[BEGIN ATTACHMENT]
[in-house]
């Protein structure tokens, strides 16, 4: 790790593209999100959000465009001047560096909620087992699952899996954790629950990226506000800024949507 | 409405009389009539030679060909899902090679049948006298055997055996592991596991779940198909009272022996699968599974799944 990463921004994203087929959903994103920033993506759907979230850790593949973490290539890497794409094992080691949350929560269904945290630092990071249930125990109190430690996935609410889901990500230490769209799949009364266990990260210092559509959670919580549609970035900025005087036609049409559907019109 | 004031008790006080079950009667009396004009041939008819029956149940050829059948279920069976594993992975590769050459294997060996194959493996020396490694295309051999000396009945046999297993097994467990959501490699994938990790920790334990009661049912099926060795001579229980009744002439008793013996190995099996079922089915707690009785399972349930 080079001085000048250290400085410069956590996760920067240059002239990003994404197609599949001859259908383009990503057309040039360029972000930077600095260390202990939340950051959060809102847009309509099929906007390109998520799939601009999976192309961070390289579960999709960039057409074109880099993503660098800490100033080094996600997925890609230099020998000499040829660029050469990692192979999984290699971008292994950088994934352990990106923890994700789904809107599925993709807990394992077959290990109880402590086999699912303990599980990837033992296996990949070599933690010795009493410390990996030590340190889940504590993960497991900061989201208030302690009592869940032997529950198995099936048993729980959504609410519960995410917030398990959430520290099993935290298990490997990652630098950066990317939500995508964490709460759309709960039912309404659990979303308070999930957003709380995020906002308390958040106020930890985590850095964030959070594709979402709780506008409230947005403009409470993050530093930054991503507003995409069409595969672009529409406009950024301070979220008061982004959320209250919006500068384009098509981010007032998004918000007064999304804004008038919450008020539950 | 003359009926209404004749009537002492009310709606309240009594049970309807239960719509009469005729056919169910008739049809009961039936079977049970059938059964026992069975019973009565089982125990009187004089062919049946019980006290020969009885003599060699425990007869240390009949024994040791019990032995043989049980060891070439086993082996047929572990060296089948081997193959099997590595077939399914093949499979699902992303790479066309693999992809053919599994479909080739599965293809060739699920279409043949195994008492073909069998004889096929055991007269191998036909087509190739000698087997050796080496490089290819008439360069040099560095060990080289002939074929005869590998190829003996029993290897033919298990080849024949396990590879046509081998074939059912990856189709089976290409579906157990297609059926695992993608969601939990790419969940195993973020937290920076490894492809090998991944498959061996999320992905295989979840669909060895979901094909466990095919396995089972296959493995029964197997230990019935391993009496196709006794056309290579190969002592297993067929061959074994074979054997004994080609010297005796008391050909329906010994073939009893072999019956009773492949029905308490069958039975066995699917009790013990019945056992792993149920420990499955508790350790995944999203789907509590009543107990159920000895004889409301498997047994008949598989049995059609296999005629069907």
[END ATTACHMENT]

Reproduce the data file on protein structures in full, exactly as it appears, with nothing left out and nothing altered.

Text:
[in-house]
């Protein structure tokens, strides 16, 4: 790790593209999100959000465009001047560096909620087992699952899996954790629950990226506000800024949507 | 409405009389009539030679060909899902090679049948006298055997055996592991596991779940198909009272022996699968599974799944 990463921004994203087929959903994103920033993506759907979230850790593949973490290539890497794409094992080691949350929560269904945290630092990071249930125990109190430690996935609410889901990500230490769209799949009364266990990260210092559509959670919580549609970035900025005087036609049409559907019109 | 004031008790006080079950009667009396004009041939008819029956149940050829059948279920069976594993992975590769050459294997060996194959493996020396490694295309051999000396009945046999297993097994467990959501490699994938990790920790334990009661049912099926060795001579229980009744002439008793013996190995099996079922089915707690009785399972349930 080079001085000048250290400085410069956590996760920067240059002239990003994404197609599949001859259908383009990503057309040039360029972000930077600095260390202990939340950051959060809102847009309509099929906007390109998520799939601009999976192309961070390289579960999709960039057409074109880099993503660098800490100033080094996600997925890609230099020998000499040829660029050469990692192979999984290699971008292994950088994934352990990106923890994700789904809107599925993709807990394992077959290990109880402590086999699912303990599980990837033992296996990949070599933690010795009493410390990996030590340190889940504590993960497991900061989201208030302690009592869940032997529950198995099936048993729980959504609410519960995410917030398990959430520290099993935290298990490997990652630098950066990317939500995508964490709460759309709960039912309404659990979303308070999930957003709380995020906002308390958040106020930890985590850095964030959070594709979402709780506008409230947005403009409470993050530093930054991503507003995409069409595969672009529409406009950024301070979220008061982004959320209250919006500068384009098509981010007032998004918000007064999304804004008038919450008020539950 | 003359009926209404004749009537002492009310709606309240009594049970309807239960719509009469005729056919169910008739049809009961039936079977049970059938059964026992069975019973009565089982125990009187004089062919049946019980006290020969009885003599060699425990007869240390009949024994040791019990032995043989049980060891070439086993082996047929572990060296089948081997193959099997590595077939399914093949499979699902992303790479066309693999992809053919599994479909080739599965293809060739699920279409043949195994008492073909069998004889096929055991007269191998036909087509190739000698087997050796080496490089290819008439360069040099560095060990080289002939074929005869590998190829003996029993290897033919298990080849024949396990590879046509081998074939059912990856189709089976290409579906157990297609059926695992993608969601939990790419969940195993973020937290920076490894492809090998991944498959061996999320992905295989979840669909060895979901094909466990095919396995089972296959493995029964197997230990019935391993009496196709006794056309290579190969002592297993067929061959074994074979054997004994080609010297005796008391050909329906010994073939009893072999019956009773492949029905308490069958039975066995699917009790013990019945056992792993149920420990499955508790350790995944999203789907509590009543107990159920000895004889409301498997047994008949598989049995059609296999005629069907």